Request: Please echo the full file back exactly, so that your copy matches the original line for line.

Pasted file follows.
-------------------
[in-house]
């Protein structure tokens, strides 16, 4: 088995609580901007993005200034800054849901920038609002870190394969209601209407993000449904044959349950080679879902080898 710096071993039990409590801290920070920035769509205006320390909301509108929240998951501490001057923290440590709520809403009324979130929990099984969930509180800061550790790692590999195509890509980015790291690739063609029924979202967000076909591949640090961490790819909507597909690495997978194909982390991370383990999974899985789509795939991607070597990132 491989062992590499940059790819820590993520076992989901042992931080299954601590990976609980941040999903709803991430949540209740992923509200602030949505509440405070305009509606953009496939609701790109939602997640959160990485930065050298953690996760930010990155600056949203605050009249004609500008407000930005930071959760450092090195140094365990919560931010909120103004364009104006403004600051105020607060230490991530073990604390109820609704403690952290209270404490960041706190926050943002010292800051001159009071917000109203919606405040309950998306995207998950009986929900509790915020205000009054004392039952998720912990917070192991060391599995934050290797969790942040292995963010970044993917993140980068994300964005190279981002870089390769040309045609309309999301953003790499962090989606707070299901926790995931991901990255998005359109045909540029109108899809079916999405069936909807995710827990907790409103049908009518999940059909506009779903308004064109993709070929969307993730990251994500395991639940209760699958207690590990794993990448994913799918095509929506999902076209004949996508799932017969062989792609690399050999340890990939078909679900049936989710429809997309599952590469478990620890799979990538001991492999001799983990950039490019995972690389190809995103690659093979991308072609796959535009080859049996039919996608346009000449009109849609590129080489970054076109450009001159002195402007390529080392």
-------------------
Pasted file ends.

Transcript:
[in-house]
């Protein structure tokens, strides 16, 4: 088995609580901007993005200034800054849901920038609002870190394969209601209407993000449904044959349950080679879902080898 710096071993039990409590801290920070920035769509205006320390909301509108929240998951501490001057923290440590709520809403009324979130929990099984969930509180800061550790790692590999195509890509980015790291690739063609029924979202967000076909591949640090961490790819909507597909690495997978194909982390991370383990999974899985789509795939991607070597990132 491989062992590499940059790819820590993520076992989901042992931080299954601590990976609980941040999903709803991430949540209740992923509200602030949505509440405070305009509606953009496939609701790109939602997640959160990485930065050298953690996760930010990155600056949203605050009249004609500008407000930005930071959760450092090195140094365990919560931010909120103004364009104006403004600051105020607060230490991530073990604390109820609704403690952290209270404490960041706190926050943002010292800051001159009071917000109203919606405040309950998306995207998950009986929900509790915020205000009054004392039952998720912990917070192991060391599995934050290797969790942040292995963010970044993917993140980068994300964005190279981002870089390769040309045609309309999301953003790499962090989606707070299901926790995931991901990255998005359109045909540029109108899809079916999405069936909807995710827990907790409103049908009518999940059909506009779903308004064109993709070929969307993730990251994500395991639940209760699958207690590990794993990448994913799918095509929506999902076209004949996508799932017969062989792609690399050999340890990939078909679900049936989710429809997309599952590469478990620890799979990538001991492999001799983990950039490019995972690389190809995103690659093979991308072609796959535009080859049996039919996608346009000449009109849609590129080489970054076109450009001159002195402007390529080392």